Kralik was probably the largest volume producer of Bohemian ‘art glass’ in the early 20th century.
The range of glass and designs (decors) was immense and in the past much of Kralik’s glass production was attributed to other manufacturers, particularly Loetz. The reason for this was twofold; firstly the glass was largely unmarked and secondly the survival of glass production documentation from the Kralik glasshouses was poor.
Only during the last decade has research begun to reveal the true extent of production. Kralik manufactured glass of varying quality, the best rivalling Loetz and Tiffany. This variety makes it ideal for ‘collecting’ as examples may be found to suit any budget.
It is generally easier to find the cheaper production lines which were retailed in larger numbers across Europe and America whilst the ‘high end’ vessels are generally much harder both to identify and to locate and can therefore command higher prices.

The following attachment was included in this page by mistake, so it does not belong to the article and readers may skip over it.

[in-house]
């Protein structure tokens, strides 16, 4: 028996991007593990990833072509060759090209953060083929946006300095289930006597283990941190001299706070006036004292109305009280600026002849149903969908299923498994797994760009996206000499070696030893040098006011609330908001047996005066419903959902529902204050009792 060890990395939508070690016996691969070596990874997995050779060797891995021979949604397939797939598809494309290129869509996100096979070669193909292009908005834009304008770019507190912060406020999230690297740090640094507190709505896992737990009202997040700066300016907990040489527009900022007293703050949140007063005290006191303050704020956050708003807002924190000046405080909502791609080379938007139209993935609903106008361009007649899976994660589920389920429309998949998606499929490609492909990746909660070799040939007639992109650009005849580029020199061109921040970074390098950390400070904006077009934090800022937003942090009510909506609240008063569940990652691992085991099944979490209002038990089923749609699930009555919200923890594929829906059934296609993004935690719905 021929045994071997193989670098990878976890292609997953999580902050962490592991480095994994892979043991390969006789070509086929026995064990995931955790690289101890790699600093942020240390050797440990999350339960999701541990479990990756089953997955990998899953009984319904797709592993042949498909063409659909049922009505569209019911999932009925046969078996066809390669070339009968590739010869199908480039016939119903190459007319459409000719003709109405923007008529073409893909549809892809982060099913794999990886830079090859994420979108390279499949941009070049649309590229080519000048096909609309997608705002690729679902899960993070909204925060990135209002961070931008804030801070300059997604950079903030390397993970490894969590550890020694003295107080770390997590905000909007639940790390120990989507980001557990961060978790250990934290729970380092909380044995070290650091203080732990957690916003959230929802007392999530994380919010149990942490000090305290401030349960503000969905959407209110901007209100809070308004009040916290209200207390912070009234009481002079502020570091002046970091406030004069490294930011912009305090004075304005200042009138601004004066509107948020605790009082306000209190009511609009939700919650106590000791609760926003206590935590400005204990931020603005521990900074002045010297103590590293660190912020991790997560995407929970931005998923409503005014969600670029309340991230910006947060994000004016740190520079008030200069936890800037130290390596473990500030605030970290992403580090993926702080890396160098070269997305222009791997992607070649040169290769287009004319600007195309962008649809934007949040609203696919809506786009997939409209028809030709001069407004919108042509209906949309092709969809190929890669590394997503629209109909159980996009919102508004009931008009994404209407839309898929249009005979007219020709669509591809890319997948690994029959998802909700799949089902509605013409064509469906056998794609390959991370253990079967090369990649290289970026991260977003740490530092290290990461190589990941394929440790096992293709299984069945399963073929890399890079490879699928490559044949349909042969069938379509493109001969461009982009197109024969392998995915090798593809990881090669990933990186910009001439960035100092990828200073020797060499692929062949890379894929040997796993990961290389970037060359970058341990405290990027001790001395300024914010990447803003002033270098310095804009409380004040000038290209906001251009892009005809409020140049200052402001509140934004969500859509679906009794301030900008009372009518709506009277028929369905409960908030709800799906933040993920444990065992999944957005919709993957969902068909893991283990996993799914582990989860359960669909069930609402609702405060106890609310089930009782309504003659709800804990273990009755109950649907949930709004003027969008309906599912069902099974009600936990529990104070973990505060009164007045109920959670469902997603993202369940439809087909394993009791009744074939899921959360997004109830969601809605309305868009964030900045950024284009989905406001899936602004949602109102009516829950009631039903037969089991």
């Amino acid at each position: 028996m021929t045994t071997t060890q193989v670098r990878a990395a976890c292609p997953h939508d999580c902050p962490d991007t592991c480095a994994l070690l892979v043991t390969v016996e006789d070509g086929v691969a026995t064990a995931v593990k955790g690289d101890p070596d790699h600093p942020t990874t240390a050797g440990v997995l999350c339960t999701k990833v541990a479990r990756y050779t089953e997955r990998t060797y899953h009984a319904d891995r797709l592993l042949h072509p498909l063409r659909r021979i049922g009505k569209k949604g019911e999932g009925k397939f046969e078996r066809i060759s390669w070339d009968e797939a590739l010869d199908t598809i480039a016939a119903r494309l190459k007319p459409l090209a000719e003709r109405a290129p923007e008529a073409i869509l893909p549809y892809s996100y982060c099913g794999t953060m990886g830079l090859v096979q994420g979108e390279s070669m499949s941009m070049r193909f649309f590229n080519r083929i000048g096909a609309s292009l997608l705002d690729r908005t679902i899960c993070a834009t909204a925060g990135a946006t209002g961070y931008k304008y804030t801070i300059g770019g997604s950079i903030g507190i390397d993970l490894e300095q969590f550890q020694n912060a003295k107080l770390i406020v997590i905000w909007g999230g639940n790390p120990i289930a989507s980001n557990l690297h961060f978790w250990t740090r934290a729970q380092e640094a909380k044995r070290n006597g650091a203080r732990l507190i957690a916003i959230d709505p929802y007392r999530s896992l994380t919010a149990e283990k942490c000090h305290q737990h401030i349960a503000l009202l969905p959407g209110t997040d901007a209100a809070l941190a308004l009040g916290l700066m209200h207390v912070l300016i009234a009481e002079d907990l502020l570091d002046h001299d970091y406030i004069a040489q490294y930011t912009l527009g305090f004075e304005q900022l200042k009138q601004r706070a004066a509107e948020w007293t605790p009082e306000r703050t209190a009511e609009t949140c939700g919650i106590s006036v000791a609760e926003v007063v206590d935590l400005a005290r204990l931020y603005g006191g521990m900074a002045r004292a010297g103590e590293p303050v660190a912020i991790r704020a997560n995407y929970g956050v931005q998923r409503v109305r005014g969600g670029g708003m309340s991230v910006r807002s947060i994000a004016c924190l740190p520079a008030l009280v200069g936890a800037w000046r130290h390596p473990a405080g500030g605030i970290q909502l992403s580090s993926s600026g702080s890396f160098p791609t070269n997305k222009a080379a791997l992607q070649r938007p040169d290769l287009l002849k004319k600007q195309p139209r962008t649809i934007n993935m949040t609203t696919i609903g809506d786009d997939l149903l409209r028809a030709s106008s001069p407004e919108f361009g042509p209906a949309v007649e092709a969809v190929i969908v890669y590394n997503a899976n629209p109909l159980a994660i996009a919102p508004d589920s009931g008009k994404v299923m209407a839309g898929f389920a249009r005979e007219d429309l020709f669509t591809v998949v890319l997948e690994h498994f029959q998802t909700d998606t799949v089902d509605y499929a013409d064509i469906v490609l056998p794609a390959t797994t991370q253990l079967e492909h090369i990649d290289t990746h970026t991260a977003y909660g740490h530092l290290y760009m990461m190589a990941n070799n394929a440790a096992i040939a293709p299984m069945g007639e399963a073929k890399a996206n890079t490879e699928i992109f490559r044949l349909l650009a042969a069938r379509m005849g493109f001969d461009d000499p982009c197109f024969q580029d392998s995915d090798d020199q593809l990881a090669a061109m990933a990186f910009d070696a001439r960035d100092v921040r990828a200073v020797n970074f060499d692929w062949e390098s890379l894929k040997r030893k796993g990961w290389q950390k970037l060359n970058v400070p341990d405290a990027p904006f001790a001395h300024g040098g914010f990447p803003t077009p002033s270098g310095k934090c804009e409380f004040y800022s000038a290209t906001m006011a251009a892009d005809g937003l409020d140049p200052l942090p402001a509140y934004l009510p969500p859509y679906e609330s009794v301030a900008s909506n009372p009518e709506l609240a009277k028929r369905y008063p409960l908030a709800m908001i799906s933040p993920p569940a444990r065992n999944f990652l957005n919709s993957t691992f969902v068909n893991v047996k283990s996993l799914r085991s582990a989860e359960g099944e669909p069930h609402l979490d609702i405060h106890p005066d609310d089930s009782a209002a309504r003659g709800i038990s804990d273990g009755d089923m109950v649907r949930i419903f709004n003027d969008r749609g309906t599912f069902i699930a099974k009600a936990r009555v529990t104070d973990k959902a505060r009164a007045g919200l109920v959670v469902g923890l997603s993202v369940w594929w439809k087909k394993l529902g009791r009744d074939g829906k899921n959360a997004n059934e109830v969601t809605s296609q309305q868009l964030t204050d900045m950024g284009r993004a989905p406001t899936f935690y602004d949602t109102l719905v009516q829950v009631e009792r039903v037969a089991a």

Many sellers are still offering Kralik glass as Loetz and buyers should be aware that ‘misidentification’ is common, sometimes no doubt because traditionally Loetz has commanded higher prices!
Wilhelm Kralik Sohne, Bohemia
At the time of his death in 1877 Wilhelm Kralik (1806-77) had acquired no less than seven glassworks collectively operating under the name Meyr’s Neffe. Kralik developed innovative techniques and processes which were to be widely adopted in glass making in years to come. The early 1880s saw the dispersal and division of the glassworks by his four sons. The Kaltenbach and Fransensthal works were sold. Meyr’s Neffe continued with the Adolfshutte, Idahutte and Louisenhutte glasshouses run by Karl and Hugo Kralik, whilst Heinrich and Johann operated the Eleonorahutte and Ernshutte works. These latter two glass manufacturies were amalgamated by Heinrich Kralik (1840-1911) on the retirement of Johann and became known as Wilhelm Kralik Sohne, finally closing down during the early 1940s war years.
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